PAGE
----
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PostPosted: June 12, 2017, 4:29 am 
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In all honesty original Alfa Spiders are more Grand Touring type cars than fling it about sports cars.

Seems my original Alfa Romeo rear axle is a type of three-link design.
Works well but the original design is needlessly heavy due to use of a massive cast steel upper link.
I also note that the upper pivot point is off-center which I expect is less than ideal.
The space-frame chassis design I have calls for a four-link setup.
To make a four-link means more welding work for bracketry and probably heavier than a three-link.
Three-link will be simpler to fabricate if I can re-use the original upper pivot point.
The chassis books I've been reading claim advantages for each, but do not state that one is always better than the other.

So, front engine of around 150 HP, expecting close to even F&R weight, live axle rear, space-frame chassis, coil-over shocks, desire for neutral handling and overall design biased toward performance over comfort.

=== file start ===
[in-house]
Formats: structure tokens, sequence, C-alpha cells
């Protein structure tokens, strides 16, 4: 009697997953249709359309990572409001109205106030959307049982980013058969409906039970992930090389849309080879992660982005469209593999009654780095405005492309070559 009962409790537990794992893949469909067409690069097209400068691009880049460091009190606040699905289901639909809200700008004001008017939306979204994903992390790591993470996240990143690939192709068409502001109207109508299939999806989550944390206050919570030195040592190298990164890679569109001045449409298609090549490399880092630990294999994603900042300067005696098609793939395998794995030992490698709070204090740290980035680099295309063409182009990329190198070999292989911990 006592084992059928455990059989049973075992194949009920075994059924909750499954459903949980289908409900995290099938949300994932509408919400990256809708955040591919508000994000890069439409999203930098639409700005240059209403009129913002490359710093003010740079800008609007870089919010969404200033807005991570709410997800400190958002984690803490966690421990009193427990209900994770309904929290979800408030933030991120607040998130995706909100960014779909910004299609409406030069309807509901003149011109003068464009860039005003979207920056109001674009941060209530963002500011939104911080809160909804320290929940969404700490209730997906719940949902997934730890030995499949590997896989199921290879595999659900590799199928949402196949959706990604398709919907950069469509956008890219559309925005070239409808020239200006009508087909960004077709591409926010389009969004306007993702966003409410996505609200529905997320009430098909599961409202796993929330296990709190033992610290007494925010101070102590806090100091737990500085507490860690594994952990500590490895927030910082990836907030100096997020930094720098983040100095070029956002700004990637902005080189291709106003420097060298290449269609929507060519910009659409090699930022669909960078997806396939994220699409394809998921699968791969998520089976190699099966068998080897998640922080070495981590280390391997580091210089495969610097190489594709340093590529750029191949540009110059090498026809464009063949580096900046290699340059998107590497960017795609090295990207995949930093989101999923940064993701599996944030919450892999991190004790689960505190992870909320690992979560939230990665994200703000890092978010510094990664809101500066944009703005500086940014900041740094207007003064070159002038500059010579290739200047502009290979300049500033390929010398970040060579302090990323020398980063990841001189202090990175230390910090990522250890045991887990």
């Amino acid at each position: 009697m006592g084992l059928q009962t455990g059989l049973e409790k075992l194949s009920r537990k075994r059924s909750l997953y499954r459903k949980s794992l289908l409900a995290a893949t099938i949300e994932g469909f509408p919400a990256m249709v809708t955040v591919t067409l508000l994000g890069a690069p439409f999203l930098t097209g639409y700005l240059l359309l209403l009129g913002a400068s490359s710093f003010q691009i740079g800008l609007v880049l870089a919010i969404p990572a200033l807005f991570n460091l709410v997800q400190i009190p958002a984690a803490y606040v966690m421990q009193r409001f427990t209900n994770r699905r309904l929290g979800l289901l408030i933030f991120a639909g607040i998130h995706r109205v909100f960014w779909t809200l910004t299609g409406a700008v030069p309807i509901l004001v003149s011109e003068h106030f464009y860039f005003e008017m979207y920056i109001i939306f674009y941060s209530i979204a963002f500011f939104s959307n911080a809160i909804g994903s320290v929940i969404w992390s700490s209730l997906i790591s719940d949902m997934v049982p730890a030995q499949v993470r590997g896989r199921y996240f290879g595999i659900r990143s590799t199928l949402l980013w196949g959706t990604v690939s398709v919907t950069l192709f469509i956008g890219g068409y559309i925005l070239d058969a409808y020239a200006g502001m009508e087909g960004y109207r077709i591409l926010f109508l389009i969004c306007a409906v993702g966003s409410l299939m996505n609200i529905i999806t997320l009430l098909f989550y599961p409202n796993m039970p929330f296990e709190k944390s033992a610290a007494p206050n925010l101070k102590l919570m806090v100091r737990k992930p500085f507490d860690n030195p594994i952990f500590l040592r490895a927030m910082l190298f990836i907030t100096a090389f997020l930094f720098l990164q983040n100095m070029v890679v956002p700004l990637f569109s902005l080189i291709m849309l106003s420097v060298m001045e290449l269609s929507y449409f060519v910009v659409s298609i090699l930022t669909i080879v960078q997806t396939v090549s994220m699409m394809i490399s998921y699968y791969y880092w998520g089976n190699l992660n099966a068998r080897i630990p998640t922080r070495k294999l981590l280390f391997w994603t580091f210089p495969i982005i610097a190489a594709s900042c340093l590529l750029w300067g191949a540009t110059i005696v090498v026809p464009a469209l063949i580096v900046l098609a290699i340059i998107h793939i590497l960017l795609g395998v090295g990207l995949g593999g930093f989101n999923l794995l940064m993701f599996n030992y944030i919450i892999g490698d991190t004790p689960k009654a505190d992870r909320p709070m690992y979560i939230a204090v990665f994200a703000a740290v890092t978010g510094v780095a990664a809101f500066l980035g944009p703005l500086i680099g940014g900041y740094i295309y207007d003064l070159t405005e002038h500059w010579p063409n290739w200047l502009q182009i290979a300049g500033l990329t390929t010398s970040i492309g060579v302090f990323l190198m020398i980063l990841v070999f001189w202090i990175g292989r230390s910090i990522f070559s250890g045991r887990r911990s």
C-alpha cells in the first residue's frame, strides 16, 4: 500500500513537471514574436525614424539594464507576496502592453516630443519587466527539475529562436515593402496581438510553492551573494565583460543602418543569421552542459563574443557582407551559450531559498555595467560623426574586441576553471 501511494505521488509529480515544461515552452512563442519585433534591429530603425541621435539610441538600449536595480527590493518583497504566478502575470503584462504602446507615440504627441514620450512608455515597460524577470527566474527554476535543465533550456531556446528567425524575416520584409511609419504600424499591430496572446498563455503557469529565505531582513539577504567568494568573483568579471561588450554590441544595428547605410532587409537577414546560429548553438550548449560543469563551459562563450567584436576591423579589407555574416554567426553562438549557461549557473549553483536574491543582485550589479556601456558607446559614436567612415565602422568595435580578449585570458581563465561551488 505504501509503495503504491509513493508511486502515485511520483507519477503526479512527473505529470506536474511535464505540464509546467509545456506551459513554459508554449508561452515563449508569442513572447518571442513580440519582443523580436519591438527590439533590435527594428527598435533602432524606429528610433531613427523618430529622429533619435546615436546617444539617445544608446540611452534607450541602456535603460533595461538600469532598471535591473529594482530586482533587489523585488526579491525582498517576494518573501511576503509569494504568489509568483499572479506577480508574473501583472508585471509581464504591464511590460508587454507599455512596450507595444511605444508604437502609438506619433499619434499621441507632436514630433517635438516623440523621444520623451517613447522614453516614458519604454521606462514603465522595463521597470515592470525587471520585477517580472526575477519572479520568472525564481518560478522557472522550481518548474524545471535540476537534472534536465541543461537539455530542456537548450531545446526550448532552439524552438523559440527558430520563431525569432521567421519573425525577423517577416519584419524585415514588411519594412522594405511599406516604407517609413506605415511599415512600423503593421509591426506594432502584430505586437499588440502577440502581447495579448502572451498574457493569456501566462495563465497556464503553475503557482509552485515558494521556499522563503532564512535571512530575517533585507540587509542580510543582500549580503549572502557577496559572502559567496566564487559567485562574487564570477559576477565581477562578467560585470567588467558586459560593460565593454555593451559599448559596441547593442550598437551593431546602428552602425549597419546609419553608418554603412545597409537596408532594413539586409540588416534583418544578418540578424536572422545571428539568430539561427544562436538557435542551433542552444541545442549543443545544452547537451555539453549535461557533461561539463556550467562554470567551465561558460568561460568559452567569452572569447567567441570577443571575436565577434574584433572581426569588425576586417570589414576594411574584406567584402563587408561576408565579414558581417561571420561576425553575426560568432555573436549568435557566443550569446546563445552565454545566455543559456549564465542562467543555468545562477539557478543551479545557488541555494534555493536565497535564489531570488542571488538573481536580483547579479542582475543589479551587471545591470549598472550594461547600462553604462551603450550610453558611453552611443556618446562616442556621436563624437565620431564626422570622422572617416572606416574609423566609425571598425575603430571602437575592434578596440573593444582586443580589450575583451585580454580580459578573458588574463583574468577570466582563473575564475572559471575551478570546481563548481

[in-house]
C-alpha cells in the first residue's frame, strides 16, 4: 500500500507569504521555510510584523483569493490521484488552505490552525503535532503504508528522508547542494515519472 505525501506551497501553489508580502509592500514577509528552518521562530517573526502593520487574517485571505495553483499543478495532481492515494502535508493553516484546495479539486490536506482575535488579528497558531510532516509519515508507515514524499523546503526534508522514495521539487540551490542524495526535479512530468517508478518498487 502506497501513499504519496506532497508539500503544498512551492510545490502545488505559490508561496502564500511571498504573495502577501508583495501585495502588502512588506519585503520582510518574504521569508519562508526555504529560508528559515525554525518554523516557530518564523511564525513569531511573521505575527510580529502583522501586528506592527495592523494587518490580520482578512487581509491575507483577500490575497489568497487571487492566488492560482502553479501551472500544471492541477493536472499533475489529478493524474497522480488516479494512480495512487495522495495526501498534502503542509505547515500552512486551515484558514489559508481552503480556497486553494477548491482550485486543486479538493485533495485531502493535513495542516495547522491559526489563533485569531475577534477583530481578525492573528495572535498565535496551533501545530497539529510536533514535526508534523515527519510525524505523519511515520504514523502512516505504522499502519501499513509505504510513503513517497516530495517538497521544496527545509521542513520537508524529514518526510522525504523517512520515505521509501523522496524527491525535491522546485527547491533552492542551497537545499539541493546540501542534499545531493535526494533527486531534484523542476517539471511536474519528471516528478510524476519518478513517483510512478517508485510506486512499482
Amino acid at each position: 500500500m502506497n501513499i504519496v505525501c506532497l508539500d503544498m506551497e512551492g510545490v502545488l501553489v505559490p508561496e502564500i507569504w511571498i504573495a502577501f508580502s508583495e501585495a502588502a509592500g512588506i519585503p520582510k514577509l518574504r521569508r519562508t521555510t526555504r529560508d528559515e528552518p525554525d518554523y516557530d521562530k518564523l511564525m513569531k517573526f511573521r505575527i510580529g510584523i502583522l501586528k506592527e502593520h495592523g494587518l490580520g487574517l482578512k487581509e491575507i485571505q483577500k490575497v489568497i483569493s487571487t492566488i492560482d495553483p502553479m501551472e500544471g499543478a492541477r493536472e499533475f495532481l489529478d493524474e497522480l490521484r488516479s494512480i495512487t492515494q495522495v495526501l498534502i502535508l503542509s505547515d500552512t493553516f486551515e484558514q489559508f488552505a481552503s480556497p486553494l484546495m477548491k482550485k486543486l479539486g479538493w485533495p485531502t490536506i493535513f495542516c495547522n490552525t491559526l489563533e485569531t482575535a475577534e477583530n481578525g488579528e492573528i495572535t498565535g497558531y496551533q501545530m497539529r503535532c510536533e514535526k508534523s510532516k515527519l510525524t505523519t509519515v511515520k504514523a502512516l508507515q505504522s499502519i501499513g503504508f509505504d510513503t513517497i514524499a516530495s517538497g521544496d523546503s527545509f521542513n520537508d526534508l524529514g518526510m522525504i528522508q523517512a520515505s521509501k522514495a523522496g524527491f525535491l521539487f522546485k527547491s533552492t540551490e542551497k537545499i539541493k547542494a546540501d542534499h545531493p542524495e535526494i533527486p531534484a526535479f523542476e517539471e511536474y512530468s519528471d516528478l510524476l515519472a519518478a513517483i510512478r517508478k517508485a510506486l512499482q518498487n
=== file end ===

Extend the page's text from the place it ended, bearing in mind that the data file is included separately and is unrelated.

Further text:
Which will be more likely to satisfy me?

Tried a search but it failed to yield useful results.

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PostPosted: June 12, 2017, 8:58 am 
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Many of the live-axle FFR Cobras use three links, apparently successfully. There are some three-link set-ups in the build logs, including one V-8 powered one and a couple of track-day/auto-cross builds. If the donor had a three-link why not do the same to utilize existing brackets, with the caution that packaging the upper link might prove problematic, depending on geometry.

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PostPosted: June 12, 2017, 9:58 am 
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Warren is correct in that many FFR Cobras use the offset 3-link setup. I believe ALL of the FFR Spec racers use it. As for the offset upper pivot, that could be done to counteract lifting of the right wheel under acceleration. This was why Jaguar used it in the D-type.